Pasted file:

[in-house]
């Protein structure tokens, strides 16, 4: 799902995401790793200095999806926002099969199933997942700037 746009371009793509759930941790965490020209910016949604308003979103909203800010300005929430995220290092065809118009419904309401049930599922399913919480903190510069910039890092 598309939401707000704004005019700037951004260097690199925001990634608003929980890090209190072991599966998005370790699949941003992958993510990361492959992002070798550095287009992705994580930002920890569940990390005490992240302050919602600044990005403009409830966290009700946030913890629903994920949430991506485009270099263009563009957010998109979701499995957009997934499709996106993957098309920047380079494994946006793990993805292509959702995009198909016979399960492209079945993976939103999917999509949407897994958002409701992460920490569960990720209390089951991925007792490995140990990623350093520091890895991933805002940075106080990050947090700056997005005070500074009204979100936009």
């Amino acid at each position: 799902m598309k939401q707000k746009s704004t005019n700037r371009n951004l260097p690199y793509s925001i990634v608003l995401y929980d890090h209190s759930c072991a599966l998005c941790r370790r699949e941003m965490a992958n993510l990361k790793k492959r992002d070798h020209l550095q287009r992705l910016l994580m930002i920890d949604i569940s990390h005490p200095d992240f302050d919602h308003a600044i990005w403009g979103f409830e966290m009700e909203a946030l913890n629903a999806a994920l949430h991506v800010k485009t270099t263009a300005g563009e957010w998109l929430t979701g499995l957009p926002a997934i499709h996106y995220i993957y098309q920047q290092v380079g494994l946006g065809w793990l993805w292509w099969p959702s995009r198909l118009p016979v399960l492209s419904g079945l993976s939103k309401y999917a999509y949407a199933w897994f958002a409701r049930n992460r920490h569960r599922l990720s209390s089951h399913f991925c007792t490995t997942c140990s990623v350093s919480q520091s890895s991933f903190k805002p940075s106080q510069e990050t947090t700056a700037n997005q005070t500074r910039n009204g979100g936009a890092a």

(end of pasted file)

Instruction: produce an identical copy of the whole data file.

[in-house]
């Protein structure tokens, strides 16, 4: 799902995401790793200095999806926002099969199933997942700037 746009371009793509759930941790965490020209910016949604308003979103909203800010300005929430995220290092065809118009419904309401049930599922399913919480903190510069910039890092 598309939401707000704004005019700037951004260097690199925001990634608003929980890090209190072991599966998005370790699949941003992958993510990361492959992002070798550095287009992705994580930002920890569940990390005490992240302050919602600044990005403009409830966290009700946030913890629903994920949430991506485009270099263009563009957010998109979701499995957009997934499709996106993957098309920047380079494994946006793990993805292509959702995009198909016979399960492209079945993976939103999917999509949407897994958002409701992460920490569960990720209390089951991925007792490995140990990623350093520091890895991933805002940075106080990050947090700056997005005070500074009204979100936009």
């Amino acid at each position: 799902m598309k939401q707000k746009s704004t005019n700037r371009n951004l260097p690199y793509s925001i990634v608003l995401y929980d890090h209190s759930c072991a599966l998005c941790r370790r699949e941003m965490a992958n993510l990361k790793k492959r992002d070798h020209l550095q287009r992705l910016l994580m930002i920890d949604i569940s990390h005490p200095d992240f302050d919602h308003a600044i990005w403009g979103f409830e966290m009700e909203a946030l913890n629903a999806a994920l949430h991506v800010k485009t270099t263009a300005g563009e957010w998109l929430t979701g499995l957009p926002a997934i499709h996106y995220i993957y098309q920047q290092v380079g494994l946006g065809w793990l993805w292509w099969p959702s995009r198909l118009p016979v399960l492209s419904g079945l993976s939103k309401y999917a999509y949407a199933w897994f958002a409701r049930n992460r920490h569960r599922l990720s209390s089951h399913f991925c007792t490995t997942c140990s990623v350093s919480q520091s890895s991933f903190k805002p940075s106080q510069e990050t947090t700056a700037n997005q005070t500074r910039n009204g979100g936009a890092a």